Youth Review: Under The Skin

By Collective Review by QUAD Youth Review on Tuesday 15th April

‘What was that?’ ‘I really liked it!’ ‘I thought it was really interesting.’ ‘I didn’t see the point.’ These are just a few of the many different reactions caused by director Jonathan Glazer’s new catalyst for confusion Under the Skin. Youth Review tried for 30 minutes to work out what exactly happened during the 108 minutes of his film and eventually decided it was impossible.

Favourite Childhood Films

By Laura Millward (Marketing Assistant) on Thursday 10th April

Over the next few months we are looking forward to screening a new season of films about childhood, curated by filmmaker Mark Cousins. A Cinema of Childhood presents 17 of the best films you’ve never seen about kids from all over the world.

Gman Recommends - The Double

By Gman (www.ZeN411.co.uk) on Friday 4th April

Hi peeps, I hope you're all well.  A lot has changed in my life since we last spoke including moving home and city!
I haven't seen a film for a long time, well, since January 2014, so I went along to my favourite cinema namely QUAD, and took my seat to watch what was described as a comedy; however it did make me cringe in places.
 
What am I talking about? Come closer and I'll tell you...

Youth Review - The Grand Budapest Hotel

By Collective Review by QUAD Youth Review on Tuesday 1st April

'Amazing. So easy to watch. Great rhythm. Inspiring. It made reminded me of cake.’ These are just some of the comments made by Youth Review, after seeing The Grand Budapest Hotel, the new offering from cinematic architect Wes Anderson. 
 

A Day in the Life - Sebah Chaudhry, Portfolio Review Co-ordinator

By Laura Mitchell on Monday 24th March

Hi Sebah, how long have you been Portfolio Review Coordinator at FORMAT?
Since August 2012.

The Grand Budapest Hotel review by Luke

By Luke at Belper High School on Friday 21st March

 ‘The Grand Budapest Hotel’ uses time travel very effectively to tell a story about an event which happened within and beyond the existence of the hotel. It revolves around the adventures of a man called Gustave H and his lobby boy Zero Moustafa. The film is a comedy/drama and it includes a great, although rather strange partnership of Gustave H and the lobby boy who travels around the place, steals a priceless painting and attempts to escape and survive, although not everything goes to plan all the time.

Youth Review - Only Lovers Left Alive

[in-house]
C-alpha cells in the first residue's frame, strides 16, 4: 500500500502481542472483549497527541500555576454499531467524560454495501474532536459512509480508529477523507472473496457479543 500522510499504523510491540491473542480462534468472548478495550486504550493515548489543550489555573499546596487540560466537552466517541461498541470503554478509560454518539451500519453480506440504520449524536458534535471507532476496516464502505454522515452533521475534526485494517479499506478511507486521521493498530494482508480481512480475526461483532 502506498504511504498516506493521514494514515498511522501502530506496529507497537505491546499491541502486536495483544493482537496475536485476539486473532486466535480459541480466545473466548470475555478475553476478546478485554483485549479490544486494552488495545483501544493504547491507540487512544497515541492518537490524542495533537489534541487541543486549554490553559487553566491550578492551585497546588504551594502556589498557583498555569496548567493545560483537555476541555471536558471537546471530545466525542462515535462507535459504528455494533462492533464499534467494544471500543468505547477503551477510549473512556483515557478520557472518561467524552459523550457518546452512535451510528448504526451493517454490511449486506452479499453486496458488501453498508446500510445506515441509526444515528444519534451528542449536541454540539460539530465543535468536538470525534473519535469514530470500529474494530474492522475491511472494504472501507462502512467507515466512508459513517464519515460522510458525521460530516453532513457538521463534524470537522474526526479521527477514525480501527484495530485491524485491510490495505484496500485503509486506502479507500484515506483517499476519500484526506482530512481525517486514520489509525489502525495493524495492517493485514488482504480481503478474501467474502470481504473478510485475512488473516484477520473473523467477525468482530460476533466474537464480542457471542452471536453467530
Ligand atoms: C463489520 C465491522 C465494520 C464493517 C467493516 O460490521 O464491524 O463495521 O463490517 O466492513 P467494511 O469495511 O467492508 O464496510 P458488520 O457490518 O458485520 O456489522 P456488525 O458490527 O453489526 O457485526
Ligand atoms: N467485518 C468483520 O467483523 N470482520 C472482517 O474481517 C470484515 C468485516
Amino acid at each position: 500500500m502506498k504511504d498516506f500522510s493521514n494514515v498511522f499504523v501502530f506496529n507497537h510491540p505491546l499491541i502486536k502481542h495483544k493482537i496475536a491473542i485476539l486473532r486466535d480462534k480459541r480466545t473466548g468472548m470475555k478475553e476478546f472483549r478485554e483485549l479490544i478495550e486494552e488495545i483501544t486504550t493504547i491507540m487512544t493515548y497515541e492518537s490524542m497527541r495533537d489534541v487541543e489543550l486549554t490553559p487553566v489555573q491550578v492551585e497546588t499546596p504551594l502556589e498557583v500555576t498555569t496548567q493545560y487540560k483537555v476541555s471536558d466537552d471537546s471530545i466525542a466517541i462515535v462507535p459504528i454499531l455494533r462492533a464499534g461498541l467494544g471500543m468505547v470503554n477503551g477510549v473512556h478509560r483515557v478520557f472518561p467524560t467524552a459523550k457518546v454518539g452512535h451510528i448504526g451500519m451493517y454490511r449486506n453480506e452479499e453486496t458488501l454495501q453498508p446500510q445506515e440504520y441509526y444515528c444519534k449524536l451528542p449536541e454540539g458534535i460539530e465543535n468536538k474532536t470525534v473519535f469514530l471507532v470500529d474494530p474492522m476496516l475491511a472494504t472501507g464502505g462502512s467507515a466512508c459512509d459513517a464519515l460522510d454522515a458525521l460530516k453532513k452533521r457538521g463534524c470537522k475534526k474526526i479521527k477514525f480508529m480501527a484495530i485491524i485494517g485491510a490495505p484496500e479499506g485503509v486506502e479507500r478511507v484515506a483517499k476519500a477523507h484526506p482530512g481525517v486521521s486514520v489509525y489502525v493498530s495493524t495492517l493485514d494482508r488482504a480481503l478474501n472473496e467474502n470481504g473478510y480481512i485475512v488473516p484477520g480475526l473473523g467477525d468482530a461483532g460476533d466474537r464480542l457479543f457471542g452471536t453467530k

By Collective Review by QUAD Youth Review on Tuesday 18th March

‘It must be depressing staying indoors all the time.’ This is a quote from Youth Reviewer Mary and here she managed to sum up Only Lovers Left Alive perfectly. It’s not that Jim Jarmusch’s new offering is a depressing film, it’s just that no one in the film is particularly happy to be alive, (or should that be un-dead?) 
 

Youth Review - Dallas Buyer's Club

By Collective Review by QUAD Youth Review on Friday 7th March

Dallas Buyers Club is not about cars. This came as a bit of a shock to Youth Reviewer  Jack who after seeing the poster and reading the title, put two and two together and got five. Still despite his initial disappointment, he and the rest of the Youth Review cannot speak highly enough of this moving and brilliant film. 
 

Youth Review - 12 Years A Slave

By Collective Review by QUAD Youth Review on Friday 14th February

12 Years a Slave is the new offering from director and Turner Prize winning artist Steve McQueen. The film tells the true story of Solomon Northup, played by Chiwetel Ejiofor, who was taken from his home in the North and sold into slavery in the South. 12 Years a Slave is a brutal and honest portrait that no description can truly do justice. It’s highly emotive, thought provoking and essential and to prove just how passionately the group were about it just check out Jack’s review! 
 

Youth Review - Inside Llewyn Davis

By Collective Review by QUAD Youth Review on Tuesday 4th February

Inside Llewyn Davis is the latest offering from iconic indie siblings the Coen Brothers and tells the story of a folk player trying to scratch a living in 1960’s Greenwich Village.
 
Like all Coen Brothers film’s, Inside Llewyn Davis is kooky affair, that presents a slightly warped reality to the audience. This was something that Joel picked up on, as he thought it was ‘very well crafted, like all Coen Brother’s films.’ This also included the set design and cinematography, which he thought was excellent. 
 

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